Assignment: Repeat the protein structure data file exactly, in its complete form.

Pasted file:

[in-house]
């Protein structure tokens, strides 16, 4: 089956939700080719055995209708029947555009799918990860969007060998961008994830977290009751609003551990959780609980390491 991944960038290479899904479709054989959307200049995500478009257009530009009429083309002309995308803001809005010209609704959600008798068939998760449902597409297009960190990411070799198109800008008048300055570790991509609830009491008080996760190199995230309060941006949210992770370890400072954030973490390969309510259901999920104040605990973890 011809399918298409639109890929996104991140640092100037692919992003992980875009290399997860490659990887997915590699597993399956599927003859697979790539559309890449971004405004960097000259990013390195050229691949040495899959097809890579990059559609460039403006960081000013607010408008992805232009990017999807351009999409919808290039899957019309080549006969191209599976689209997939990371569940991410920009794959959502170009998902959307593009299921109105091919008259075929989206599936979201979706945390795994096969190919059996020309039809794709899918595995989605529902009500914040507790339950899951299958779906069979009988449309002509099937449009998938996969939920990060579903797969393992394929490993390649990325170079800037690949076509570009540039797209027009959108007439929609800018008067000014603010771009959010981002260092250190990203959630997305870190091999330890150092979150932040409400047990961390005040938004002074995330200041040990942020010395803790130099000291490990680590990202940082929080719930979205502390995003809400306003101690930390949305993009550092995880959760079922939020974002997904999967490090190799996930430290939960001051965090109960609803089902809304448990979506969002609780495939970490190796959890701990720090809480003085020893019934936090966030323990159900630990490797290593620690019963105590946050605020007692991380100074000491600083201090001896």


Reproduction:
[in-house]
């Protein structure tokens, strides 16, 4: 089956939700080719055995209708029947555009799918990860969007060998961008994830977290009751609003551990959780609980390491 991944960038290479899904479709054989959307200049995500478009257009530009009429083309002309995308803001809005010209609704959600008798068939998760449902597409297009960190990411070799198109800008008048300055570790991509609830009491008080996760190199995230309060941006949210992770370890400072954030973490390969309510259901999920104040605990973890 011809399918298409639109890929996104991140640092100037692919992003992980875009290399997860490659990887997915590699597993399956599927003859697979790539559309890449971004405004960097000259990013390195050229691949040495899959097809890579990059559609460039403006960081000013607010408008992805232009990017999807351009999409919808290039899957019309080549006969191209599976689209997939990371569940991410920009794959959502170009998902959307593009299921109105091919008259075929989206599936979201979706945390795994096969190919059996020309039809794709899918595995989605529902009500914040507790339950899951299958779906069979009988449309002509099937449009998938996969939920990060579903797969393992394929490993390649990325170079800037690949076509570009540039797209027009959108007439929609800018008067000014603010771009959010981002260092250190990203959630997305870190091999330890150092979150932040409400047990961390005040938004002074995330200041040990942020010395803790130099000291490990680590990202940082929080719930979205502390995003809400306003101690930390949305993009550092995880959760079922939020974002997904999967490090190799996930430290939960001051965090109960609803089902809304448990979506969002609780495939970490190796959890701990720090809480003085020893019934936090966030323990159900630990490797290593620690019963105590946050605020007692991380100074000491600083201090001896």